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Posts Tagged ‘Ian Shapira’

Ian’s Rationalizing (Or is it Bullsh-tting?)

WaPo‘s Ian Shapira appeared on CNN’s “Reliable Sources” Sunday to discuss his recent heart-wrenching Facebook story involving a mother dying from a heart defect shortly after delivering her baby boy. Touching story. Genuinely sad. Legitimately interesting way to tell a story using Facebook. Shapira made a big point of asking permission of the family before he wrote the story. He told CNN host Howard Kurtz in no uncertain terms that he would not have written the story had the husband of the deceased woman said no.

But where Shapira’s rationalizing rang false involved a previous piece Kurtz asked him about on “Young Teachers Gone Wild” from 2008. Shapira claimed he “got permission” from the teachers before doing the story. But actually, he did not. He sought comments from the teachers – yes – and reasoned that getting quotes from them was the same as permission. But that’s not the same sentiment as the aforementioned story of the mother. Shapira would have written the story whether the teachers wanted it or not. Kurtz brushed right by this point.

Our point is, let’s just not confuse the two — or the sentiment that Shapira always asks his subjects for permission. Few reporters do.

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Readers Irked by WaPo Reporter’s Perceived Shallowness

The reporter’s editor had one emotionless reply for him: “Find the body.”

In a Sept. 2004 Metro story, Ian Shapira had authored a story about a homeless guy who turned out to maybe be not so dead. In today’s Story Lab, WaPo‘s Shapira recalls those tense moments of going out and trying to “find the body.” Well, he found it. Find out what happened here. As one reader remarks on Shapira’s story, “Quite the candid first-person essay.”

Maybe most telling is Shapira’s final graph:

I threw my arms up in the air, elated that I had not insulted his family, relieved that I had not published incorrect information; the other reporters in the bureau shook my hand, congratulating me on the discovery. I gave the hospital official the number for Reed’s relative/friend, so she would learn the news through more official channels. Then, I called my boss back. He didn’t seem thrilled or relieved. He just wanted me to get back to work.

Some readers are less than thrilled with Shapira. One wrote, “Ian is a ghoul – he threw his arms up, elated – at the death of a human being. You are sick! I don’t need to ask what you’ll be for Halloween.”

Another remarked, “Soooo, being right about the story was more important than the fact that Jimmy was dead? Sad, sad state of affairs.” And still another took it to religious proportions: “The kind and gentle Jimmy Reed passes away, while the vacuous and self-absorbed Ian Shapira lives on. Clearly, there is no God.”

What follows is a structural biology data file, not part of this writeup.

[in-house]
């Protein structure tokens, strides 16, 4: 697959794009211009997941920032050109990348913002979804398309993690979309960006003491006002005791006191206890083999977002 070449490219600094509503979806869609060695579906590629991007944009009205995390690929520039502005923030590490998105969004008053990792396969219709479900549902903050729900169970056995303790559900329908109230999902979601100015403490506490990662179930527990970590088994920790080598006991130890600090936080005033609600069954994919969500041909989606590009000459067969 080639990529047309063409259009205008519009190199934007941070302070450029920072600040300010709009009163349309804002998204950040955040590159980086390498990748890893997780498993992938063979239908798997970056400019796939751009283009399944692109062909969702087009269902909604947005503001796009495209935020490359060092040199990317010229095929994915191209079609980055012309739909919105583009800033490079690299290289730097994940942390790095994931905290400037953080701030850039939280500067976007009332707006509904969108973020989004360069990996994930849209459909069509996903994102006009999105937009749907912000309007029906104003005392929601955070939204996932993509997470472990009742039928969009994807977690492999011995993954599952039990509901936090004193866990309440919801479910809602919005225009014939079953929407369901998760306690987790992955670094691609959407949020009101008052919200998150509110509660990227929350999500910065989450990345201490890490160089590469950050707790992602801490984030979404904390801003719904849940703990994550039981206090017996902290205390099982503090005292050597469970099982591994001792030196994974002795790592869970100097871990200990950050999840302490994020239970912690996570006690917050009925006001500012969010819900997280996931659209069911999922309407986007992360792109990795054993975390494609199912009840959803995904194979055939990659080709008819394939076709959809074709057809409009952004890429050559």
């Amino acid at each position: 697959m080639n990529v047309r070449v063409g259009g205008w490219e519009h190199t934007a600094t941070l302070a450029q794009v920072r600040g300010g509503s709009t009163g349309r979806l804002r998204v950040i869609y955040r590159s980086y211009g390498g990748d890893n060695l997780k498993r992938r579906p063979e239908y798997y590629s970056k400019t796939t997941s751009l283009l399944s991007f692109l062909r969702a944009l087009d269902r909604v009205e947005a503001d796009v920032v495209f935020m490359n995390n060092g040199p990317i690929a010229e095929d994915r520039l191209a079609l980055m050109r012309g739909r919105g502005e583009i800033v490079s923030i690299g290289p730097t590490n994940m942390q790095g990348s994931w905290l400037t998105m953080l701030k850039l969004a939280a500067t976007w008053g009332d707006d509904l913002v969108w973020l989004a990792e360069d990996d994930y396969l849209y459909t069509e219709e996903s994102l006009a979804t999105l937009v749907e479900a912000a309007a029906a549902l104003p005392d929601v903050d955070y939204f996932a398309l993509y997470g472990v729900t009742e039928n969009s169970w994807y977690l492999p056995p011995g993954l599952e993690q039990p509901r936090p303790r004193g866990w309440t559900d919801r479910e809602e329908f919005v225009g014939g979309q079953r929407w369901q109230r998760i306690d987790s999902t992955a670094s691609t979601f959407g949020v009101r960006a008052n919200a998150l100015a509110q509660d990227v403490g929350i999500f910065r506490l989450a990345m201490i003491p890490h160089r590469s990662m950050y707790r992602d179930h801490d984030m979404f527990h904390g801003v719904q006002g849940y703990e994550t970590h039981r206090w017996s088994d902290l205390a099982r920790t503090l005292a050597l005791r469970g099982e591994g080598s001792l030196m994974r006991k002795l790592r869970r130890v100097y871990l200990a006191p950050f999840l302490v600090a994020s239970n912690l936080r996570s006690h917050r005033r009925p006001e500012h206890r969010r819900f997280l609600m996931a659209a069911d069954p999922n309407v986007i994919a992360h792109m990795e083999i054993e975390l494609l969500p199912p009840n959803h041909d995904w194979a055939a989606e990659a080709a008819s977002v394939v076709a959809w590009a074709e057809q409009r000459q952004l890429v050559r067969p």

FishbowlDC has contacted Shapira for comment. Should he provide one we’ll bring it to you.

> Update: From Shapira: “The piece makes clear that my elation was purely an expression of relief that the original story was accurate.”

Examiner Column Goofs Up Entire Premise

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A question we should all ask ourselves: WWGD?
(What would Goofy do?)

In a column published Thursday afternoon about journalists not getting their facts right and “sifting facts from fiction,” Washington Examiner Editorial Page Editor Mark Tapscott completely goofs on who wrote the WaPo piece on the impending sale of TWT. It wasn’t WaPo media columnist Howard Kurtz who wrote about the rumored reporting process of the TWT sale, it was WaPo‘s Ian Shapira for the “Story Lab” feature.

Tapscott links to Shapira’s story, while saying it was by Kurtz. He also refers to “Kurtz’s last sentence” and mentions the word “stupid.” The sentence is, in fact, Shapira’s last sentence.

“But Kurtz’ last sentence points to the key point missed by so many conventional journalists – growing legions of readers would indeed prefer to see the “raw material at first blush” because they long ago stopped trusting what they get from “news organizations that make the calls and do the checks before publishing.” Or to put it in a more Clintonian fashion, it’s the transparency, stupid.

Anatomy of a Story on TWT Sale

hughes.jpgWaPo‘s Ian Shapira breaks down the story of the pending sale of TWT this afternoon in a Story Lab feature. What’s noteworthy: the conversation Shapira had with DCRTV’s Dave Hughes (pictured here), who explains how he came to “report” that TWT was “perilously close” to shuttering. Hughes wrote the item completely blind — as in, based on a completely unknown source who just sends him stuff blindly. Did Hughes think to check facts or call TWT? Nope.

After Hughes’s salacious item published, a TWT editorial staffer remarked to FishbowlDC: “The site looks like it was put together by a f–king third grader. For Christ sake, the guy wears a hoodie and a goatee. This is clearly not a journalist.”

An excerpt of Shapira’s story:

It turns out that Hughes’s reporting consisted of receiving an anonymous email. In an interview, Hughes, 52, of Reston, said he occasionally receives reliable tips about the Times from the same email account. Hughes said he has no clue who the source is. “I just get this source sending me this stuff blindly,” he says. “I don’t know if it’s a man or a woman. I just know the email address. I don’t know who it is. I get people like that all the time.”

Read the full story here.

Read a frighteningly spectacular 2006 FishbowlDC Interview of Hughes here in which he utters the word, “woof!” as it pertains to his beard and admits that he owns many, many pairs of camouflage pants. Check out Hughes’s hoodie after the jump…

Read more

WaPo Writer Outs Anonymous Source

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In an absolute rarity, a source who insisted on anonymity phoned a WaPo reporter and asked him to identify her by name after the story had published. This is WaPo‘s story lab today in which Ian Shapira lets us watch journalism flip on its head.